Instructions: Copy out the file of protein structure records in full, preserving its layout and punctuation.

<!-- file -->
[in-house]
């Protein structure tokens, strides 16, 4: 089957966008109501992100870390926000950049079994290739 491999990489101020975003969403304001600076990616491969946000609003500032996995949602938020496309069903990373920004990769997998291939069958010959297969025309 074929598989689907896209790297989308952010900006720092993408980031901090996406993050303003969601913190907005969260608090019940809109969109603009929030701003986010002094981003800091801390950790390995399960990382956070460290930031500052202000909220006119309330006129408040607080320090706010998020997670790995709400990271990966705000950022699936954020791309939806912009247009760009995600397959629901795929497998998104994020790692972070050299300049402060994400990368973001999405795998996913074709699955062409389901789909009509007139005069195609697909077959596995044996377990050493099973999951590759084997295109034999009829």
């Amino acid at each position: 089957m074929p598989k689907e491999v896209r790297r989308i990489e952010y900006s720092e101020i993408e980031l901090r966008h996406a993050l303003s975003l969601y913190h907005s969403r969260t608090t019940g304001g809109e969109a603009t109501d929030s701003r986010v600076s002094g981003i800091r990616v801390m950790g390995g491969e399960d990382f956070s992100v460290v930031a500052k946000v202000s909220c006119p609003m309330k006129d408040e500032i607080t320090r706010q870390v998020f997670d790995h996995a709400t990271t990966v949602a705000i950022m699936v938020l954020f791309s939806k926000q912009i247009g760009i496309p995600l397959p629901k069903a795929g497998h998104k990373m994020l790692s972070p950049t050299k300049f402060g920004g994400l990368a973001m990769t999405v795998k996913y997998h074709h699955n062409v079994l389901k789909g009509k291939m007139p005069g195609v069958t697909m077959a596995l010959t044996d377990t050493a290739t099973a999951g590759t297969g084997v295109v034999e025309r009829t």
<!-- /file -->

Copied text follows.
[in-house]
């Protein structure tokens, strides 16, 4: 089957966008109501992100870390926000950049079994290739 491999990489101020975003969403304001600076990616491969946000609003500032996995949602938020496309069903990373920004990769997998291939069958010959297969025309 074929598989689907896209790297989308952010900006720092993408980031901090996406993050303003969601913190907005969260608090019940809109969109603009929030701003986010002094981003800091801390950790390995399960990382956070460290930031500052202000909220006119309330006129408040607080320090706010998020997670790995709400990271990966705000950022699936954020791309939806912009247009760009995600397959629901795929497998998104994020790692972070050299300049402060994400990368973001999405795998996913074709699955062409389901789909009509007139005069195609697909077959596995044996377990050493099973999951590759084997295109034999009829």
């Amino acid at each position: 089957m074929p598989k689907e491999v896209r790297r989308i990489e952010y900006s720092e101020i993408e980031l901090r966008h996406a993050l303003s975003l969601y913190h907005s969403r969260t608090t019940g304001g809109e969109a603009t109501d929030s701003r986010v600076s002094g981003i800091r990616v801390m950790g390995g491969e399960d990382f956070s992100v460290v930031a500052k946000v202000s909220c006119p609003m309330k006129d408040e500032i607080t320090r706010q870390v998020f997670d790995h996995a709400t990271t990966v949602a705000i950022m699936v938020l954020f791309s939806k926000q912009i247009g760009i496309p995600l397959p629901k069903a795929g497998h998104k990373m994020l790692s972070p950049t050299k300049f402060g920004g994400l990368a973001m990769t999405v795998k996913y997998h074709h699955n062409v079994l389901k789909g009509k291939m007139p005069g195609v069958t697909m077959a596995l010959t044996d377990t050493a290739t099973a999951g590759t297969g084997v295109v034999e025309r009829t």